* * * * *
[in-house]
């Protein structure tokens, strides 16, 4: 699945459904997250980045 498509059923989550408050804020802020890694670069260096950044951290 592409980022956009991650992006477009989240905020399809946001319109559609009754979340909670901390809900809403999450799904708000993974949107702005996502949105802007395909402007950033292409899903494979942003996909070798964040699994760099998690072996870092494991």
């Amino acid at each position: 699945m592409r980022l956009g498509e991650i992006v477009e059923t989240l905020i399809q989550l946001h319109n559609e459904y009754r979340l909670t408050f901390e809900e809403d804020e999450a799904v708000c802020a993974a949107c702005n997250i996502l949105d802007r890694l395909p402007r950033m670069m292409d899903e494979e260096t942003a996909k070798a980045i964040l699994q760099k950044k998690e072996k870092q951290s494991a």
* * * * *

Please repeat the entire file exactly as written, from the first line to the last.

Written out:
[in-house]
């Protein structure tokens, strides 16, 4: 699945459904997250980045 498509059923989550408050804020802020890694670069260096950044951290 592409980022956009991650992006477009989240905020399809946001319109559609009754979340909670901390809900809403999450799904708000993974949107702005996502949105802007395909402007950033292409899903494979942003996909070798964040699994760099998690072996870092494991």
């Amino acid at each position: 699945m592409r980022l956009g498509e991650i992006v477009e059923t989240l905020i399809q989550l946001h319109n559609e459904y009754r979340l909670t408050f901390e809900e809403d804020e999450a799904v708000c802020a993974a949107c702005n997250i996502l949105d802007r890694l395909p402007r950033m670069m292409d899903e494979e260096t942003a996909k070798a980045i964040l699994q760099k950044k998690e072996k870092q951290s494991a």